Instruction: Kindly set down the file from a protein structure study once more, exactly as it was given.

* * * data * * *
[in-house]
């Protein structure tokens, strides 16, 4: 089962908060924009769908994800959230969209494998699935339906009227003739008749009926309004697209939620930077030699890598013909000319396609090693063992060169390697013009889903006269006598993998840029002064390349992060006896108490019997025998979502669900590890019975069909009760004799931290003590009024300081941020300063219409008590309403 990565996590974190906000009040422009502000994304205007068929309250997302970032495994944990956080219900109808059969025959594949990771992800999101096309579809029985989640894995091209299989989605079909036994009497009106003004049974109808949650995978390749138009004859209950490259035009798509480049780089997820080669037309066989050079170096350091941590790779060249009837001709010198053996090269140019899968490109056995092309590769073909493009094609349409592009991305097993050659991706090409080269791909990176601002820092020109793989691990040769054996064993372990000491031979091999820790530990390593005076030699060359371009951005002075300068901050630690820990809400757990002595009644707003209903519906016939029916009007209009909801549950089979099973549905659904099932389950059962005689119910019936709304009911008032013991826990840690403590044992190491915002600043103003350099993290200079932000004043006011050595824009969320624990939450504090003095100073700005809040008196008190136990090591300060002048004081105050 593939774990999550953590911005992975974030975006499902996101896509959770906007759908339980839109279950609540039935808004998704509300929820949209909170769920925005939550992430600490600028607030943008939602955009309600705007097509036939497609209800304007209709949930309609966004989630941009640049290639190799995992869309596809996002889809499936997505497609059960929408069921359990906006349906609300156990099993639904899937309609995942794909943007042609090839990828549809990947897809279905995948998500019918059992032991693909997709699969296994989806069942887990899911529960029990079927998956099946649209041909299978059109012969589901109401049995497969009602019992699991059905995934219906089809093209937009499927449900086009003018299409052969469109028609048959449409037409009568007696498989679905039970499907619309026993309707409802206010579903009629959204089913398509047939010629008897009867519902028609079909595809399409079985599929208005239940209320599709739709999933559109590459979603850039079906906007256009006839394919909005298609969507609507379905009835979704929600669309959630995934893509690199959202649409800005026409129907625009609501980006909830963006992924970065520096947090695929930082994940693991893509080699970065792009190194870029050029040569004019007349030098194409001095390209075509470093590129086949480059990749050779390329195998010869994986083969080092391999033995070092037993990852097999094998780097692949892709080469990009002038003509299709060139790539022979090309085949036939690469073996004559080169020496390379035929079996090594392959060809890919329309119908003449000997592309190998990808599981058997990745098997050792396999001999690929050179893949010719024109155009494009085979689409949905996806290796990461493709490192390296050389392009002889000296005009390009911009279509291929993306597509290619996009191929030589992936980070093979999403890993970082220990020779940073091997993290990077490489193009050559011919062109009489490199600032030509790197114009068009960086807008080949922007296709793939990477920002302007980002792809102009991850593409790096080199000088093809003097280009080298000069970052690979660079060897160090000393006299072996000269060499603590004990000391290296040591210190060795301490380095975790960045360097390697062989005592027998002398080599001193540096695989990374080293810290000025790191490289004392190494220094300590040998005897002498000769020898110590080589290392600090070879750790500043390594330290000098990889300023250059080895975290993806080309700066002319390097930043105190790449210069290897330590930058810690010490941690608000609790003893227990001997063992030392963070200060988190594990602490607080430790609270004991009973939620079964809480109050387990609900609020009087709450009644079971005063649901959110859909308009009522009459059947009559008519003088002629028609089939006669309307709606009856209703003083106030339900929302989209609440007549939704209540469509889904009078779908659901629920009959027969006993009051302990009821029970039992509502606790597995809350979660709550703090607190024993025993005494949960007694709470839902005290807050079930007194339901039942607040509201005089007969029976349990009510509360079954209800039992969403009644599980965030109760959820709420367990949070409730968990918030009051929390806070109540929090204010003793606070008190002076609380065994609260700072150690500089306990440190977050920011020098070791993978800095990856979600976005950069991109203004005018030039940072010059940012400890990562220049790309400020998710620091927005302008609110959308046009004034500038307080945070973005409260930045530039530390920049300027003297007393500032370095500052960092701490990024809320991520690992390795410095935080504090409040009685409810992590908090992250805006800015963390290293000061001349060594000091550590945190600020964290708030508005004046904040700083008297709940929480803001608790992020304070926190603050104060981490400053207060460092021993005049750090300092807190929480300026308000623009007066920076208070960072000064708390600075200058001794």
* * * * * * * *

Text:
[in-house]
């Protein structure tokens, strides 16, 4: 089962908060924009769908994800959230969209494998699935339906009227003739008749009926309004697209939620930077030699890598013909000319396609090693063992060169390697013009889903006269006598993998840029002064390349992060006896108490019997025998979502669900590890019975069909009760004799931290003590009024300081941020300063219409008590309403 990565996590974190906000009040422009502000994304205007068929309250997302970032495994944990956080219900109808059969025959594949990771992800999101096309579809029985989640894995091209299989989605079909036994009497009106003004049974109808949650995978390749138009004859209950490259035009798509480049780089997820080669037309066989050079170096350091941590790779060249009837001709010198053996090269140019899968490109056995092309590769073909493009094609349409592009991305097993050659991706090409080269791909990176601002820092020109793989691990040769054996064993372990000491031979091999820790530990390593005076030699060359371009951005002075300068901050630690820990809400757990002595009644707003209903519906016939029916009007209009909801549950089979099973549905659904099932389950059962005689119910019936709304009911008032013991826990840690403590044992190491915002600043103003350099993290200079932000004043006011050595824009969320624990939450504090003095100073700005809040008196008190136990090591300060002048004081105050 593939774990999550953590911005992975974030975006499902996101896509959770906007759908339980839109279950609540039935808004998704509300929820949209909170769920925005939550992430600490600028607030943008939602955009309600705007097509036939497609209800304007209709949930309609966004989630941009640049290639190799995992869309596809996002889809499936997505497609059960929408069921359990906006349906609300156990099993639904899937309609995942794909943007042609090839990828549809990947897809279905995948998500019918059992032991693909997709699969296994989806069942887990899911529960029990079927998956099946649209041909299978059109012969589901109401049995497969009602019992699991059905995934219906089809093209937009499927449900086009003018299409052969469109028609048959449409037409009568007696498989679905039970499907619309026993309707409802206010579903009629959204089913398509047939010629008897009867519902028609079909595809399409079985599929208005239940209320599709739709999933559109590459979603850039079906906007256009006839394919909005298609969507609507379905009835979704929600669309959630995934893509690199959202649409800005026409129907625009609501980006909830963006992924970065520096947090695929930082994940693991893509080699970065792009190194870029050029040569004019007349030098194409001095390209075509470093590129086949480059990749050779390329195998010869994986083969080092391999033995070092037993990852097999094998780097692949892709080469990009002038003509299709060139790539022979090309085949036939690469073996004559080169020496390379035929079996090594392959060809890919329309119908003449000997592309190998990808599981058997990745098997050792396999001999690929050179893949010719024109155009494009085979689409949905996806290796990461493709490192390296050389392009002889000296005009390009911009279509291929993306597509290619996009191929030589992936980070093979999403890993970082220990020779940073091997993290990077490489193009050559011919062109009489490199600032030509790197114009068009960086807008080949922007296709793939990477920002302007980002792809102009991850593409790096080199000088093809003097280009080298000069970052690979660079060897160090000393006299072996000269060499603590004990000391290296040591210190060795301490380095975790960045360097390697062989005592027998002398080599001193540096695989990374080293810290000025790191490289004392190494220094300590040998005897002498000769020898110590080589290392600090070879750790500043390594330290000098990889300023250059080895975290993806080309700066002319390097930043105190790449210069290897330590930058810690010490941690608000609790003893227990001997063992030392963070200060988190594990602490607080430790609270004991009973939620079964809480109050387990609900609020009087709450009644079971005063649901959110859909308009009522009459059947009559008519003088002629028609089939006669309307709606009856209703003083106030339900929302989209609440007549939704209540469509889904009078779908659901629920009959027969006993009051302990009821029970039992509502606790597995809350979660709550703090607190024993025993005494949960007694709470839902005290807050079930007194339901039942607040509201005089007969029976349990009510509360079954209800039992969403009644599980965030109760959820709420367990949070409730968990918030009051929390806070109540929090204010003793606070008190002076609380065994609260700072150690500089306990440190977050920011020098070791993978800095990856979600976005950069991109203004005018030039940072010059940012400890990562220049790309400020998710620091927005302008609110959308046009004034500038307080945070973005409260930045530039530390920049300027003297007393500032370095500052960092701490990024809320991520690992390795410095935080504090409040009685409810992590908090992250805006800015963390290293000061001349060594000091550590945190600020964290708030508005004046904040700083008297709940929480803001608790992020304070926190603050104060981490400053207060460092021993005049750090300092807190929480300026308000623009007066920076208070960072000064708390600075200058001794």